Possibly, more interesting is the rise of online news sources on the iPhone. Flurry believes that with the release of the iPad we are going to see an even strong supply and demand for blogs and other online media sources. It is therefore essential that if your newspaper does not have an app now, to act fast. If you wait too long, the online media sources will own the real estate on users phones and other mobile devices.  More below and in the report.

Like gaming, the creation of compelling content in News is a specialized and costly operation. To source and report quality news, companies often have to span various media such as TV broadcast, radio and print, which further increases cost. It’s therefore no surprise that Traditional Media dominates the News category, controlling nearly two thirds. For traditional media (e.g., New York Times, ABC News, NPR, etc.), the iPhone represents a large channel through which to distribute their existing content. The small incremental cost of expanding the distribution of Traditional Media’s core content, and the attractiveness of reaching an educated, affluent and tech-savvy audience, makes iPhone the perfect platform through which to serve news. Looking forward, the iPad creates an even greater opportunity to increase reach because its larger screen size works better works for newspaper and magazine layouts, as well as TV broadcast.

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Mobile Newspaper Apps Deliver Young Readers

“A new survey by the Pew Research Center released Monday found more than a quarter of all American adults read news on their mobile.” –Pew research

This headline from the March 3rd edition of MobileMarketing Daily caught our attention.  The headline is taken from the recently release Understanding The Participatory Newspaper Consumer which is a deep analysis of the publishing ecosystem.  From our perspective as a mobile publishing company the most encouraging news for publishers is the degree to which younger readers – the readers newspaper publisher need to bring into their franchise – are using their mobile devices to access news and information where and when they want.   This table taken from the study confirms  that younger adults are much more likely to access news and information on their mobile than older adults – 43% adults under 50 expect to find  at least some of news and information that they need on their mobiles.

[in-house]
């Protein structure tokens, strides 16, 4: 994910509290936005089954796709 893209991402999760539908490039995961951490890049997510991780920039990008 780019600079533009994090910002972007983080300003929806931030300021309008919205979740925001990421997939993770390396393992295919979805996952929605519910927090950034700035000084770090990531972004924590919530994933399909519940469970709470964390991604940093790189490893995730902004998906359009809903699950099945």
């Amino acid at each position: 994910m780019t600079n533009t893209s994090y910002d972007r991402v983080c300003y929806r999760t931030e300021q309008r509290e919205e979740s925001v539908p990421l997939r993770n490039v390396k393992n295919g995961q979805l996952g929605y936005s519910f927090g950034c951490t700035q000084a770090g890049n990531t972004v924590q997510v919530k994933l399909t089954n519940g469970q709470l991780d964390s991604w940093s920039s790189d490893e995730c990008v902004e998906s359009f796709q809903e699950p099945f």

We are not surprised by the importance of mobile as a trusted source of news and information for younger adults.  The iPhone apps we have built for our publishing clients continue to drive double digit growth in new subscribers and page views.  As important, app publishers are experiencing month over month growth in average number of articles read.  This tells us that  iPhone app subscribers  have quickly adapted newspapers to fit their reading habits – they no longer need to be in front of the paper or online editions to access the news they want when they want it  We expect to continued growth in on demand newspaper as more and more adults move to app enabled phones.

We remind our publishing clients that Apple app editions deliver a young readership – almost half of whom are under the age of 34 according to AdMob research.– and  that these apps are the pipeline to their future franchise.

When most of us think of Apple app editions, we usually think of the iPhone as the most likely delivery device.    But as Flurry research shows, the iTouch now delivers 41% of all Apple app user  sessions